Could first US manned mission since 2011 revive Florida’s Space Coast?
By Alberto Carreiro
Miami, May 25 (efe-epa).- In July 1969, around a million people gathered in Cape Canaveral to witness the launch of Apollo 11.
That year saw man step on the Moon for the first time and tourism in Florida’s Space Coast boomed, something the region now aims to revive.
Weather permitting, on 27 May an Elon Musk’s SpaceX Falcon 9 rocket will blast off from the Kennedy Space Center in Cape Canaveral (east coast of Florida) with the Crew Dragon capsule with two NASA astronauts aboard.
Bob Behnken and Doug Hurley will travel to the International Space Station (ISS) in the United States’ first manned mission since 2011 when NASA cancelled the shuttle program.
SpaceX and NASA are also planning a manned Moon mission for 2024 and to reach Mars for the first time in 2030, under the Artemis program, which is also for commercial purposes.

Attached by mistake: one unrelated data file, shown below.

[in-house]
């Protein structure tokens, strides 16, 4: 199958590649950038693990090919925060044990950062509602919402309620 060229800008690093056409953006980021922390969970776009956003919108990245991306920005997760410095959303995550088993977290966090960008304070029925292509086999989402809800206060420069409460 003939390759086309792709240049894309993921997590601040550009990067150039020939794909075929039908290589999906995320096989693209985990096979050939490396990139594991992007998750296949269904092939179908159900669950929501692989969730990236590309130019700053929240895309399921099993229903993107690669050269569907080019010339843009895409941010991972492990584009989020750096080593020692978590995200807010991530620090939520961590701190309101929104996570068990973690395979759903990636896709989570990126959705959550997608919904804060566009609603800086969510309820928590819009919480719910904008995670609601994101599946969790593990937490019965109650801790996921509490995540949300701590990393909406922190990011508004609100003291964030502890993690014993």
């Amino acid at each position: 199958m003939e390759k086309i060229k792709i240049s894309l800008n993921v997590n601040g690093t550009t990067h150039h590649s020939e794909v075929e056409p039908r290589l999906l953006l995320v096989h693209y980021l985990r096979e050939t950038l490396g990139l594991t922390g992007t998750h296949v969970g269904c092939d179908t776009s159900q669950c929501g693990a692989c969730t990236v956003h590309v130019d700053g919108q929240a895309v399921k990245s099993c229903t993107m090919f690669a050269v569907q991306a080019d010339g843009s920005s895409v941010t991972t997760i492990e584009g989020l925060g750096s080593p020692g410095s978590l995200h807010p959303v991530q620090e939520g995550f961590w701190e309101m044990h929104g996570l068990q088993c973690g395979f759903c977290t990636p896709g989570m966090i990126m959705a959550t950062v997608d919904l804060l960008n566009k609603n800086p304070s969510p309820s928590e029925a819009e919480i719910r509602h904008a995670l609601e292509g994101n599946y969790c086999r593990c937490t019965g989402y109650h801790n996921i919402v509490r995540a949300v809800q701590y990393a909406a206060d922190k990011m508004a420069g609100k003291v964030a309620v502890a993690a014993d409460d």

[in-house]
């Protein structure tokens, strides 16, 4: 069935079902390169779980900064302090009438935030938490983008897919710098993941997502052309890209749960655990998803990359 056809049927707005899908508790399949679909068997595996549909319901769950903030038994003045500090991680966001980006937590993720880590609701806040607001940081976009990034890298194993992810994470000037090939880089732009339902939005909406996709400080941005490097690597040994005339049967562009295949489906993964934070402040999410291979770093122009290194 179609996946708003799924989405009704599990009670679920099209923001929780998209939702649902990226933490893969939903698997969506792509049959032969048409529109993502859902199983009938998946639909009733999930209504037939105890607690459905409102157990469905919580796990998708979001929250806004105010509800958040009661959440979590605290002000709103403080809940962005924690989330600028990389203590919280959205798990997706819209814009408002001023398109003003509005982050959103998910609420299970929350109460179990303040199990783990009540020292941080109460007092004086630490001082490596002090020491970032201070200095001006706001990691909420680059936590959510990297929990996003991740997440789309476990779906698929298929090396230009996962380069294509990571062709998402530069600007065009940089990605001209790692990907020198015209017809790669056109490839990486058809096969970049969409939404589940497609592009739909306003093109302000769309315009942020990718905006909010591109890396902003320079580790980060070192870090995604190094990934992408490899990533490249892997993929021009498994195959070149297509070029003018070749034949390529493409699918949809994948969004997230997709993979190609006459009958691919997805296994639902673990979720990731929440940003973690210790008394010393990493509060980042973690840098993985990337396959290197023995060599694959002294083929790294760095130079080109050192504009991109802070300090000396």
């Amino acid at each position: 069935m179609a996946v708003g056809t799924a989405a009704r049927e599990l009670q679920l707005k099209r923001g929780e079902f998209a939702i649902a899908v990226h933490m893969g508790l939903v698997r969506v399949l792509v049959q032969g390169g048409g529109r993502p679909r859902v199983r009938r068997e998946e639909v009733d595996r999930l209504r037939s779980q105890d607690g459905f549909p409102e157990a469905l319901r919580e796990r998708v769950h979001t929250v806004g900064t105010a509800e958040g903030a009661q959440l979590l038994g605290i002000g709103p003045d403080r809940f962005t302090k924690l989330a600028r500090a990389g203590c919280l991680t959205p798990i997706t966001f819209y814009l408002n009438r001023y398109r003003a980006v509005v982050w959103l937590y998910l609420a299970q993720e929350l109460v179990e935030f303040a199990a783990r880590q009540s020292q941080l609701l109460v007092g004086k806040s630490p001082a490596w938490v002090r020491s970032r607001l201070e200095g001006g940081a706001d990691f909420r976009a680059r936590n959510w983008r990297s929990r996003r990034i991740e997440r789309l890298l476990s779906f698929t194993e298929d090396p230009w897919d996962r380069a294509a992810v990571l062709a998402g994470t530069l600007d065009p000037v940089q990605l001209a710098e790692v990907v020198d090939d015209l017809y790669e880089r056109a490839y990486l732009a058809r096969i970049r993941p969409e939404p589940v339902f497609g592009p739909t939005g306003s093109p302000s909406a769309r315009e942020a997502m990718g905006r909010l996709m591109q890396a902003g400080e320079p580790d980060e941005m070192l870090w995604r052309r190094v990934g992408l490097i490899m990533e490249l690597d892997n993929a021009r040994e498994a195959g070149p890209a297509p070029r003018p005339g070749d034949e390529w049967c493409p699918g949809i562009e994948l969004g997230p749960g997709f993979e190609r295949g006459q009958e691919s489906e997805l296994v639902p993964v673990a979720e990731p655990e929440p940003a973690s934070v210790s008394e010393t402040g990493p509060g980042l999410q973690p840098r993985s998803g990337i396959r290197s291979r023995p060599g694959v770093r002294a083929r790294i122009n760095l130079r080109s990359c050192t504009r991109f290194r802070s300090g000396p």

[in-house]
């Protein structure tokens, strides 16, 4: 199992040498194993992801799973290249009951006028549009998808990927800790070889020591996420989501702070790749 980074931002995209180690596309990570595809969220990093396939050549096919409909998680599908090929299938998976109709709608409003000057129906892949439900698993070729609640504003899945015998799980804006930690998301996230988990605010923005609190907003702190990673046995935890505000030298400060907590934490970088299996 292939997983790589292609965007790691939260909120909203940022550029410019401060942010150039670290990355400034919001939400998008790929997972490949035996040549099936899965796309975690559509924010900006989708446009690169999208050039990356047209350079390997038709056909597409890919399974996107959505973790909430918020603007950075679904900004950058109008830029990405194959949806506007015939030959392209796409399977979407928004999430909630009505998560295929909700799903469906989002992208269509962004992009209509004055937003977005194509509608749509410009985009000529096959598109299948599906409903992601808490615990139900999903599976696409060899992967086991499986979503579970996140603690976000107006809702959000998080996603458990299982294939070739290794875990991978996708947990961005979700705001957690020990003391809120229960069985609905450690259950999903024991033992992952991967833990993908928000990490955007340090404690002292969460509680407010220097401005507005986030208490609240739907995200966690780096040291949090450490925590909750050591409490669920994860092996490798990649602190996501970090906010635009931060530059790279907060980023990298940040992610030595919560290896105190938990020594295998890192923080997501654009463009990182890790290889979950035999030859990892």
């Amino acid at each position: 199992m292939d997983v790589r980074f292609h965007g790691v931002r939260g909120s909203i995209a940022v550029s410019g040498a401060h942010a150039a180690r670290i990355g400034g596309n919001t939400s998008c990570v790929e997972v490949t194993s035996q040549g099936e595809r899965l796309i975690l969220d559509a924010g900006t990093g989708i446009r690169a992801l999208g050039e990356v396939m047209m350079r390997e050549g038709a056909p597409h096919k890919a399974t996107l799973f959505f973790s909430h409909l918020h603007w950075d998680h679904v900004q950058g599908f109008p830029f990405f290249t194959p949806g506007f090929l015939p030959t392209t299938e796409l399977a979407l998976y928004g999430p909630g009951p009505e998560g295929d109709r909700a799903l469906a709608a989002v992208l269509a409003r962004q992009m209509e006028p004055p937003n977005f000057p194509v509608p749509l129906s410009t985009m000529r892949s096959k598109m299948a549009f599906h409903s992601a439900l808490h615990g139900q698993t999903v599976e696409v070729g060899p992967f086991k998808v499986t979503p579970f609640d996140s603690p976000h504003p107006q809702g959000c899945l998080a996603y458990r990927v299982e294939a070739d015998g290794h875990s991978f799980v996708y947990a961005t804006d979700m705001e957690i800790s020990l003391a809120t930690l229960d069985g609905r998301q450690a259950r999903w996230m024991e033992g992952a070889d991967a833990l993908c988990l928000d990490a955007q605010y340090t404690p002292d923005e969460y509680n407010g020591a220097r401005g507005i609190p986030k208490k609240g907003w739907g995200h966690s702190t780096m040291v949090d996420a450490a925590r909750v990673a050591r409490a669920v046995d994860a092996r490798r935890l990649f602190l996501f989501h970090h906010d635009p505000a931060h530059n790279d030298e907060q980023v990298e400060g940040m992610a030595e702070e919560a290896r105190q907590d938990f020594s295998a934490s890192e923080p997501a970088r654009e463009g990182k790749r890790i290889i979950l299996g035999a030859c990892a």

President Donald Trump and Vice President Mike Pence are reportedly planning to attend the launch of Falcon 9 from Cape Canaveral, a sign of a renewed effort to establish the US’ leadership in space.
But due to the coronavirus pandemic, the customary crowds that camp out on the planes to catch a glimpse of the take-off will not be there.
Those who do wish to watch the historic journey have been invited to do so from nearby beaches provided crowds do not form.
According to Peter Cranis, Executive Director at Space Coast Office of Tourism, before the pandemic, they were expecting Wednesday’s launch to draw around half a million people.